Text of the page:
Shares of enterprise networking expert Extreme Networks (NASDAQ:EXTR) fell as much as 40.3% on Wednesday morning, following a solid fourth-quarter and full-year report with a side of disappointing first-quarter earnings guidance. By noon EDT, the stock had recovered to a milder -- but still drastic -- 31% drop.
In the fourth quarter of the 2018 fiscal year, Extreme Networks saw sales rising 56% year over year to $278 million, broadly in line with analyst projections. Adjusted earnings grew 18%, landing at $0.20 per diluted share and exceeding Wall Street's $0.19 consensus estimates. So far, so good.
But the midpoint of Extreme's first-quarter earnings guidance stopped at $0.04 per share, far below the current analyst view of $0.21 and the year-ago period's $0.16.
In a prepared statement, CEO Ed Meyercord explained the soft guidance target:
We are resetting expectations for our data center business, and are taking swift action to rebuild our sales pipeline after a disappointing fiscal fourth quarter, while celebrating some key wins. ... We are now undertaking an initiative over the next six months to bring our portfolio together and consolidate distribution to improve channel efficiency. We expect this change to impact our revenues for the first two quarters of fiscal 2019 by approximately $30 million to $40 million as compared with prior full-year outlook.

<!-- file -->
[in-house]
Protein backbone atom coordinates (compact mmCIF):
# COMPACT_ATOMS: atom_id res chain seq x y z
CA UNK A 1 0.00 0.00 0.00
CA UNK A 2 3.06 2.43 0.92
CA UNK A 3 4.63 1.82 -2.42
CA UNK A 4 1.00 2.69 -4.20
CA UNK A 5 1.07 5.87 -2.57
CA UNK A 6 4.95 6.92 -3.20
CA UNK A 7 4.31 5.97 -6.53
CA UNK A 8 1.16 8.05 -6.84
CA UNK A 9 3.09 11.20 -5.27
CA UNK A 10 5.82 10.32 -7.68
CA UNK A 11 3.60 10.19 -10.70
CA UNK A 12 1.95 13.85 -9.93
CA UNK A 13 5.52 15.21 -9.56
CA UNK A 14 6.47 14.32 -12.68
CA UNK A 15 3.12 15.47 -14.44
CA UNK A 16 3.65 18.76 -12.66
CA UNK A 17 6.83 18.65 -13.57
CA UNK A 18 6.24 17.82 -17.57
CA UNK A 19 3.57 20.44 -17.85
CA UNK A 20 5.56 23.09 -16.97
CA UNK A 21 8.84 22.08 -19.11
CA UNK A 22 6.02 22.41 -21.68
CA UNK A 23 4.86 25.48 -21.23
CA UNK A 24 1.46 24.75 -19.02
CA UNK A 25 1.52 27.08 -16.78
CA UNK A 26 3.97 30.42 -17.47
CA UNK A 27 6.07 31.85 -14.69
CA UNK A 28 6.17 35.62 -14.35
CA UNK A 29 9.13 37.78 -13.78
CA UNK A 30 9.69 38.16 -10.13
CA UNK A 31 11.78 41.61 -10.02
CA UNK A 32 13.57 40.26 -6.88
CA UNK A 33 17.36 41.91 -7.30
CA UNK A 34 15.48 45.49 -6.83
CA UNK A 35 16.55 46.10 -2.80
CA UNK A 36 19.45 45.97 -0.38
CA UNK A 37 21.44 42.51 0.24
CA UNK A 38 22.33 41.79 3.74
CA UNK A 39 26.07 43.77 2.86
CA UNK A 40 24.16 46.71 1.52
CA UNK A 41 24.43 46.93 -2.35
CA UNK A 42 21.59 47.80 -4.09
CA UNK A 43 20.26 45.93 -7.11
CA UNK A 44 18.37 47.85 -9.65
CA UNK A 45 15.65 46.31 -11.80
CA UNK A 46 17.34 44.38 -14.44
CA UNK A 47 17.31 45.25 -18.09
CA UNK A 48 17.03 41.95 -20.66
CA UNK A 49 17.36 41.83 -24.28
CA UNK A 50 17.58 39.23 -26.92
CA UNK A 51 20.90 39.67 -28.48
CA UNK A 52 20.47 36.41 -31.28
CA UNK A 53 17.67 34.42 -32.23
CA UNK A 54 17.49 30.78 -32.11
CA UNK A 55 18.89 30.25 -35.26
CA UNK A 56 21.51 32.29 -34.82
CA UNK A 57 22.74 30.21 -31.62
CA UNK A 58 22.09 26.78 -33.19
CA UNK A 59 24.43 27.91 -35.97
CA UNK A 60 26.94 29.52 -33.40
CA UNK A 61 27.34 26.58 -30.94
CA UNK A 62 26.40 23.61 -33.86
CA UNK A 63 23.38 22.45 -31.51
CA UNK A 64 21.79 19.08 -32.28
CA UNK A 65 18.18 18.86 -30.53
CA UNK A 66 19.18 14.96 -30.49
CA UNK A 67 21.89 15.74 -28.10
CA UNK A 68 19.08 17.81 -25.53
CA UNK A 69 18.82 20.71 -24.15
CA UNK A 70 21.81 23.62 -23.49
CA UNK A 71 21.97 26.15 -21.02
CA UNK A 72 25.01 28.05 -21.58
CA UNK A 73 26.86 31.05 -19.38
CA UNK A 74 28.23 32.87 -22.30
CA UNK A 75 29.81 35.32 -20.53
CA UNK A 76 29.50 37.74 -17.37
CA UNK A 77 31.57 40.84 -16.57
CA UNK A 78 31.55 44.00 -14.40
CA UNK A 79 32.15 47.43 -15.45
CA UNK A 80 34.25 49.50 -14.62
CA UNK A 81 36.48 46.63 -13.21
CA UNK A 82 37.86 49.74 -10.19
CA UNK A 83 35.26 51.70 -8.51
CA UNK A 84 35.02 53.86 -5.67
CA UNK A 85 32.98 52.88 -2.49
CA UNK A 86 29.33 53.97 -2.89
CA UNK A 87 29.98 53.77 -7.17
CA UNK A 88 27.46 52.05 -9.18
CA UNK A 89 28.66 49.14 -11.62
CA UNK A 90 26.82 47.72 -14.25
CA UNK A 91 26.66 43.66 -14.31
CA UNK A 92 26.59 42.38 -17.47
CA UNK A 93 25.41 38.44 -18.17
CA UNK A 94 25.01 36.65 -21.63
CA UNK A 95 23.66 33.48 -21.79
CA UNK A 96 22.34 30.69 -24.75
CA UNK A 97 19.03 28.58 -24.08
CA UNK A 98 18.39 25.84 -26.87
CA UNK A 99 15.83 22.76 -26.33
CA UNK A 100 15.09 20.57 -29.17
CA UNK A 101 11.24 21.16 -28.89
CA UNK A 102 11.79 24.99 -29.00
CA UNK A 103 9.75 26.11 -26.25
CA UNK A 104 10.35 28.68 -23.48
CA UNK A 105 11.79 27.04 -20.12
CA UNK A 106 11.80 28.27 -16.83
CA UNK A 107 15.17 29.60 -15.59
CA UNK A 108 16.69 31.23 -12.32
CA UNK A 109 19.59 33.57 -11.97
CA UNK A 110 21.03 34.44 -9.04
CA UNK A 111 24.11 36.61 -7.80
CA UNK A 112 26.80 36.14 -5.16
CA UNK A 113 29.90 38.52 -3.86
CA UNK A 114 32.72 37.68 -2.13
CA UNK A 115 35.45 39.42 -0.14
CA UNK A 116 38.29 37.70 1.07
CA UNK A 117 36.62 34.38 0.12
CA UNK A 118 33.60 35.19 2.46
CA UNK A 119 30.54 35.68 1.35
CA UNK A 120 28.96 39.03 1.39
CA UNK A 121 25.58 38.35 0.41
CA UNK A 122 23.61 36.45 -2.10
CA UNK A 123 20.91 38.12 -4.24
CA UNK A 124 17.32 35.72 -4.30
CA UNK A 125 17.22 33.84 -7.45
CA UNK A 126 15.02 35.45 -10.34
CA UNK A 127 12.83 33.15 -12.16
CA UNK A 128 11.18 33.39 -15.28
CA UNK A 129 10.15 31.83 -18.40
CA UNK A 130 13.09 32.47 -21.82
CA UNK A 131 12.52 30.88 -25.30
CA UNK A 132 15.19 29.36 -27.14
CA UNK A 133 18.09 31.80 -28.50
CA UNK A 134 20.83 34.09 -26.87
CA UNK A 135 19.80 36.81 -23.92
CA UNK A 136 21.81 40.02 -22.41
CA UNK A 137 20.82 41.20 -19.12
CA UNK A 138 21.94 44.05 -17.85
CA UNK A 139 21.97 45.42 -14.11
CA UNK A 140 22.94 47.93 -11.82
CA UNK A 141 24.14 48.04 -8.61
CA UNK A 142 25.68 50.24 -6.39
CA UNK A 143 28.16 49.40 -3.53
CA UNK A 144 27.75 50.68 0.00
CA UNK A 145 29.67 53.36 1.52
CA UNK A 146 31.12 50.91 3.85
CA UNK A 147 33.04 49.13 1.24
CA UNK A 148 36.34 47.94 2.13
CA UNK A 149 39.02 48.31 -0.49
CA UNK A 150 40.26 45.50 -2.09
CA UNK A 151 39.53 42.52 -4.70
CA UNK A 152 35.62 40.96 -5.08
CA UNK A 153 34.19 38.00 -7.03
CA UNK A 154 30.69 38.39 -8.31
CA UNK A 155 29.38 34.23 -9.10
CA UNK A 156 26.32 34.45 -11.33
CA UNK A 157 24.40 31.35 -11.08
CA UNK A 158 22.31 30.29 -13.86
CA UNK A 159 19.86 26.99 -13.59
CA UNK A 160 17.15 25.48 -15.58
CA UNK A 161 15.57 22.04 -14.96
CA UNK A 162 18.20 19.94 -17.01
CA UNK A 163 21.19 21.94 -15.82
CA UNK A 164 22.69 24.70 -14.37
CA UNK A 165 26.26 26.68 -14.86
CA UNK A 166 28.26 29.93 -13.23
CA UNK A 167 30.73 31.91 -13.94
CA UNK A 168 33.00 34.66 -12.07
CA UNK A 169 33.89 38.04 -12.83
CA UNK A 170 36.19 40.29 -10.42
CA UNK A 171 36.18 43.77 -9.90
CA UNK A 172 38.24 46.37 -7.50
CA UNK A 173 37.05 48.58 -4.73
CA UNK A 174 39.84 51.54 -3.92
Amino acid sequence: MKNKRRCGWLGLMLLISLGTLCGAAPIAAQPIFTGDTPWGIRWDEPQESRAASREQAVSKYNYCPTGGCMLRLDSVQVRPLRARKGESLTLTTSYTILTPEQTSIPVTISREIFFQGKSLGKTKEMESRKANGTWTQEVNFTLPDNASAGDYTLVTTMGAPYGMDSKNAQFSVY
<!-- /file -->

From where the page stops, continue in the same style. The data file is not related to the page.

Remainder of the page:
Meyercord expects this program to improve his company's operating efficiency and strengthen Extreme's working-capital resources over time, but at the cost of some short-term pain.
Call me crazy, but I see this as a tempting buy-in opportunity. Extreme is a well-managed company that happens to be going through some growing pains after a huge buyout spree in 2017, and I actually appreciate management's willingness to make some difficult changes now that should result in stronger results in later reporting periods. The stock is now trading at prices not seen since March of 2017, and at the lowest price-to earnings ratios that Extreme has offered in more than five years.